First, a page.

Tunisia | Freedom House

Freedom in the World

Freedom in the World 2017



Freedom Status: 

Freedom in the World Scores

(1=Most Free, 7=Least Free)

Quick Facts

Press Freedom Status: 
Partly Free
Net Freedom Status: 
Partly Free

Since ousting a longtime autocrat from power in 2011, Tunisia has transitioned to a functioning, if precarious, democracy in which citizens enjoy unprecedented political rights and civil liberties. Corruption, economic challenges, and security threats remain obstacles to full democratic consolidation.

Key Developments: 
  • In March, dozens of gunmen with links to the Islamic State (IS) militant group attacked the town of Ben Guerdane, near the Libyan border. The ensuing battle left 36 militants, 7 civilians, and 12 members of the Tunisian security forces dead.
  • In June, the parliament adopted a robust gender parity law for candidates in local elections, though officials indicated that the next elections, set for March 2017, would be postponed.
  • Amid increasing concerns about security threats and a weak economy, Prime Minister Habib Essid lost a July confidence vote in the parliament, and his government stepped down. A new national unity government took office in late August.
  • In November, the Truth and Dignity Commission held two public hearings on national television and radio, offering victims of human rights abuses under the former regime a chance to share their testimony.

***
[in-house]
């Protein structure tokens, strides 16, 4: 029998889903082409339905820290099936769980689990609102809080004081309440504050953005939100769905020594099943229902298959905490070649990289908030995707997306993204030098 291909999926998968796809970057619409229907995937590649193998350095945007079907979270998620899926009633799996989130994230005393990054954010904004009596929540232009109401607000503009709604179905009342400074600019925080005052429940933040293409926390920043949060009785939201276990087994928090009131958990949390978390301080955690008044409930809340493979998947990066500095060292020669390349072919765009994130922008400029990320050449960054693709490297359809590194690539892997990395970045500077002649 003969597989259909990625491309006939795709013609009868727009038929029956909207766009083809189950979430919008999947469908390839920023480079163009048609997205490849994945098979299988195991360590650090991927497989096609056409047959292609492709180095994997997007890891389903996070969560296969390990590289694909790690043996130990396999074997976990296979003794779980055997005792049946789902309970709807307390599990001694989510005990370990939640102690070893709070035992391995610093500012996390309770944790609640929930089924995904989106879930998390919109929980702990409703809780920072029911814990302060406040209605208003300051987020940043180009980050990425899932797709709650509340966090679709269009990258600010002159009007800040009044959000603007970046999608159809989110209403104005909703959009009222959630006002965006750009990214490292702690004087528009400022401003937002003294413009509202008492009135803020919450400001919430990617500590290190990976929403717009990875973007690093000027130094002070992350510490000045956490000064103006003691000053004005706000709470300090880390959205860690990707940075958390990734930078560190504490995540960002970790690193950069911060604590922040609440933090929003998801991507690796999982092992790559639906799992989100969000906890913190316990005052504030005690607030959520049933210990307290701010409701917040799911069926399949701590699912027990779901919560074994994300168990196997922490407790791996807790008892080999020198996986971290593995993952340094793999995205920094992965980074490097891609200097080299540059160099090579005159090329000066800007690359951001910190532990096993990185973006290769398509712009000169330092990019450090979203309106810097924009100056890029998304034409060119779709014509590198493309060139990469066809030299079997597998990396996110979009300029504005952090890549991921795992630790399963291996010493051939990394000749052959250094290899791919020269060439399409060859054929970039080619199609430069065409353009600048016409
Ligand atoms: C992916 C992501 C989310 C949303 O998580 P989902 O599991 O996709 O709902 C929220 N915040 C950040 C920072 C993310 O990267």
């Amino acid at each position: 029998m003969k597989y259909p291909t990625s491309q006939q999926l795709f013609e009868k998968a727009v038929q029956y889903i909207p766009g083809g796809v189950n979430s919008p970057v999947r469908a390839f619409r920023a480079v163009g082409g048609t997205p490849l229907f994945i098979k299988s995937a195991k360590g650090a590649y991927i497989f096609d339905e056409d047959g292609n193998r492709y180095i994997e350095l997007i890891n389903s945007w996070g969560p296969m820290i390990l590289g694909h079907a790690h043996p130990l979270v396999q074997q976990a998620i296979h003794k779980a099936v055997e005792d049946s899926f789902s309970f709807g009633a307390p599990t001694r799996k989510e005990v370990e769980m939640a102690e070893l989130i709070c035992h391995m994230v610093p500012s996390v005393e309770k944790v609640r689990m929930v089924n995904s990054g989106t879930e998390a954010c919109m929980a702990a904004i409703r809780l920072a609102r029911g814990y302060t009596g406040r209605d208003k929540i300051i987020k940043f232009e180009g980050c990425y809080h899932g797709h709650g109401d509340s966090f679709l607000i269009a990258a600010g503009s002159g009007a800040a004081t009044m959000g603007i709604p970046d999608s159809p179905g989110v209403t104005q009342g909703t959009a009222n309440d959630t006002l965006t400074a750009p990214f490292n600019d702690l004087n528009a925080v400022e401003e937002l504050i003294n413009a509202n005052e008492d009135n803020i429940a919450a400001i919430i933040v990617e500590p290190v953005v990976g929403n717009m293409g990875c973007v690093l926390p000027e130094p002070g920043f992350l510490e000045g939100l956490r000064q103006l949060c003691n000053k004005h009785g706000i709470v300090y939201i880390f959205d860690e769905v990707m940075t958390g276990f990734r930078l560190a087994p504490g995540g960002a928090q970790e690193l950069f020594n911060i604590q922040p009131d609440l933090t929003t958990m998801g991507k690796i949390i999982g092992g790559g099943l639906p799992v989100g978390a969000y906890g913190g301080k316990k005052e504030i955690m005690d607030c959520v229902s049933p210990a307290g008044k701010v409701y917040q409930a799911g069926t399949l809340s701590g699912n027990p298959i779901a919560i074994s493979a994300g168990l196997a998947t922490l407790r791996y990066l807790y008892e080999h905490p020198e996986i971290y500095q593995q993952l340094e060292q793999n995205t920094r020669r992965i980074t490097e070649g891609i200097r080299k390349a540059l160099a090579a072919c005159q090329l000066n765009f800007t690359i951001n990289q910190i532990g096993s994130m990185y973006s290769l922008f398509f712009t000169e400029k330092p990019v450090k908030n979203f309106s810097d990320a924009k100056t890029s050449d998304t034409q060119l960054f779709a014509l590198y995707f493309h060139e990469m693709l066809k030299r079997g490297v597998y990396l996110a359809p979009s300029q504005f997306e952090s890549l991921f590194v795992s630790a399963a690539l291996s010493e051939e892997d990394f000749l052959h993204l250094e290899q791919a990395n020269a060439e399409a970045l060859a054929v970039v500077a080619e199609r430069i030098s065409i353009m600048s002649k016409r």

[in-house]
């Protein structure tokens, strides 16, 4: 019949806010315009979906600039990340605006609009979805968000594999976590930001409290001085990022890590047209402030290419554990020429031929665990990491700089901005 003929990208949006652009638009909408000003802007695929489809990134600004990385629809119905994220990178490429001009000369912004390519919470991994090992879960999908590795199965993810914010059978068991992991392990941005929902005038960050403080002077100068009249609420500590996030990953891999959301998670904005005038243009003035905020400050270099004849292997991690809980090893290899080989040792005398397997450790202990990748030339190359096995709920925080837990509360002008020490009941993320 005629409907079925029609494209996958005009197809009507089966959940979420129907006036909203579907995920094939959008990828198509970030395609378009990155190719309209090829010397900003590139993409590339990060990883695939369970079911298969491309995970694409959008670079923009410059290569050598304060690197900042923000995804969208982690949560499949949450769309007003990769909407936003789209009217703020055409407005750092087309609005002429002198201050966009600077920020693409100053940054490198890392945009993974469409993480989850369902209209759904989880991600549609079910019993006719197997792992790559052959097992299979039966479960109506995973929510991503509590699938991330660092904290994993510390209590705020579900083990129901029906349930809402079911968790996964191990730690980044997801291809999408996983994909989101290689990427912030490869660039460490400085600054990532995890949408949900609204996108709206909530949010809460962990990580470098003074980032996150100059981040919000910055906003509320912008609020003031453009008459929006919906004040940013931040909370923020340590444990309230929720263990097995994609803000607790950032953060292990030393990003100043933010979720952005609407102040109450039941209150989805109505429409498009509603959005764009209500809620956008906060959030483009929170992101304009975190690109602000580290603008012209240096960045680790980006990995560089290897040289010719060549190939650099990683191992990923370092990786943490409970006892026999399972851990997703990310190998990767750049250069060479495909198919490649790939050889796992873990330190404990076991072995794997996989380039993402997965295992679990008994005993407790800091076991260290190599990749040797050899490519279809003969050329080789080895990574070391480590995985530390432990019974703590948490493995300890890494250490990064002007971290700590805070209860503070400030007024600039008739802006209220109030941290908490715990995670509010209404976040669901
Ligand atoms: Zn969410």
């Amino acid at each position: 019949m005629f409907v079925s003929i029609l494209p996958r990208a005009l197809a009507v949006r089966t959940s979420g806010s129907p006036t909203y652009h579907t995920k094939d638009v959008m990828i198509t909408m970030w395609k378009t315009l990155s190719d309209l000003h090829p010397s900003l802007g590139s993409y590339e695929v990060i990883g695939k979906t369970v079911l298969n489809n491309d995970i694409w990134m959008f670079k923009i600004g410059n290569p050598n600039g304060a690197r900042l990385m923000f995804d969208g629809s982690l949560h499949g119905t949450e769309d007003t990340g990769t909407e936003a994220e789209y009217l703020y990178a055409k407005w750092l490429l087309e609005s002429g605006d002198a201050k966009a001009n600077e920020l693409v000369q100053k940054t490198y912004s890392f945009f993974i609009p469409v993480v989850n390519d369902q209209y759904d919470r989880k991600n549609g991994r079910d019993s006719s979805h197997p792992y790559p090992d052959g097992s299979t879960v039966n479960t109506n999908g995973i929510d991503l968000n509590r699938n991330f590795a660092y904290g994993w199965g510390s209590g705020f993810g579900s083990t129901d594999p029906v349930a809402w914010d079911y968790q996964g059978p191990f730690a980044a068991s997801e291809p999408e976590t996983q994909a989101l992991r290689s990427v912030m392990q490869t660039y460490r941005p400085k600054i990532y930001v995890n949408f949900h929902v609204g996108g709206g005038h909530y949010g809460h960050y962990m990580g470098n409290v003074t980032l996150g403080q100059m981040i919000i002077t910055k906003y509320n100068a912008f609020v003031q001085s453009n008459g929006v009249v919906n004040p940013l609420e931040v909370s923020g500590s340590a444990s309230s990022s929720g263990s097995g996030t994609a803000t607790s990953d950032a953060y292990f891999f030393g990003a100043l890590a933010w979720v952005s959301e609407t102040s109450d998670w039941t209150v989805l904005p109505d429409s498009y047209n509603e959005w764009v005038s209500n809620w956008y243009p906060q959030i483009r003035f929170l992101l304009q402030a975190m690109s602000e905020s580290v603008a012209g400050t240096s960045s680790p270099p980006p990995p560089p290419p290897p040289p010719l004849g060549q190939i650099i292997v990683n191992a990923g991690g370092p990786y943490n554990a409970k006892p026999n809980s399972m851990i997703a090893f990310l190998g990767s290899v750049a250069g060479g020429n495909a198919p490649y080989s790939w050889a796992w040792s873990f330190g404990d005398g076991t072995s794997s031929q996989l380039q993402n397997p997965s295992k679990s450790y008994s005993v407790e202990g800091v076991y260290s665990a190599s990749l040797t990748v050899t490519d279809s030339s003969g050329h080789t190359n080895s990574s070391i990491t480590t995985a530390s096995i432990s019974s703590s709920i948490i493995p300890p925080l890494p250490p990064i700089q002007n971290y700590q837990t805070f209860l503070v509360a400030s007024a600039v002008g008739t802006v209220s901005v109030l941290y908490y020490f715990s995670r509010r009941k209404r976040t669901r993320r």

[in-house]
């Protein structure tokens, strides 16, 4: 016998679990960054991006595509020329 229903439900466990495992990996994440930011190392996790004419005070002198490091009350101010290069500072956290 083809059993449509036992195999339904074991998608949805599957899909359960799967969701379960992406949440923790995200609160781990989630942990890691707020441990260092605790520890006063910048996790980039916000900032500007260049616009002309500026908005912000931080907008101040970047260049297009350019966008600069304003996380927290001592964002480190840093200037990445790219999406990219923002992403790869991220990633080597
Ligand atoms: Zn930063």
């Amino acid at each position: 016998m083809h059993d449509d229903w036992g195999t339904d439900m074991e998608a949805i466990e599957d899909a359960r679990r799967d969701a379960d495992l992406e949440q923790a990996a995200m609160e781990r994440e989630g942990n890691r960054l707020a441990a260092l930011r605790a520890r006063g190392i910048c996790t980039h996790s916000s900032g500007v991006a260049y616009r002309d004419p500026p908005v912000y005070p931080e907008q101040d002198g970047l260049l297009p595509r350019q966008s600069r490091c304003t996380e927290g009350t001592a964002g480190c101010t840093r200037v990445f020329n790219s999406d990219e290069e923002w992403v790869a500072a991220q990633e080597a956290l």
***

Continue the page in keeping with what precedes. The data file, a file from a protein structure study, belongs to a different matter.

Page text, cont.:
Executive Summary: 

Tunisia took important, if modest, steps in 2016 toward preserving the democratic gains of the previous five years and improving civil liberties, even as ongoing economic stagnation and security challenges threatened the system’s stability. New legislation established the Supreme Judicial Council, a body charged with ensuring the independence of the judiciary and appointing Constitutional Court judges, and council members were elected in October. In September, the parliament approved a long-awaited investment code that was expected to help attract foreign direct investment and reduce state interference in economic activity. And in June, the parliament adopted a gender parity law to ensure greater representation of women in local elections, though the elections planned for March 2017 were postponed.

In a sign of ongoing frustration with the lack of economic progress, protests broke out across the country in January. Police met the demonstrations with greater restraint than in recent years, when security forces had sometimes responded to protests with excessive or even deadly force. A major attack on the town of Ben Guerdane in March by militants affiliated with IS highlighted ongoing security threats that have triggered successive states of emergency.

At the start of the year, a number of parliament members with the leading political party, the secularist Nidaa Tounes, broke away after two years of growing internal disagreements. The development left Nidaa Tounes with 64 seats and handed a plurality to the moderate Islamist party Ennahda, which held 69. In July, the government of Habib Essid, an independent who had initially enjoyed the backing of both Nidaa Tounes and Ennahda but had struggled to address security threats and the faltering economy, was forced to step down after failing to win a vote of confidence. A national unity government assumed office in August, with Youssef Chahed of Nidaa Tounes as prime minister.

A controversial bill that would grant amnesty to individuals implicated in economic crimes under the former regime in exchange for their return of stolen assets to the state continued to meet resistance in civil society during the year, with activists claiming that it would undermine existing reconciliation programs. However, leading factions in the parliament indicated their intention to approve the measure.

Aggregate Score: 
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Political Rights: 
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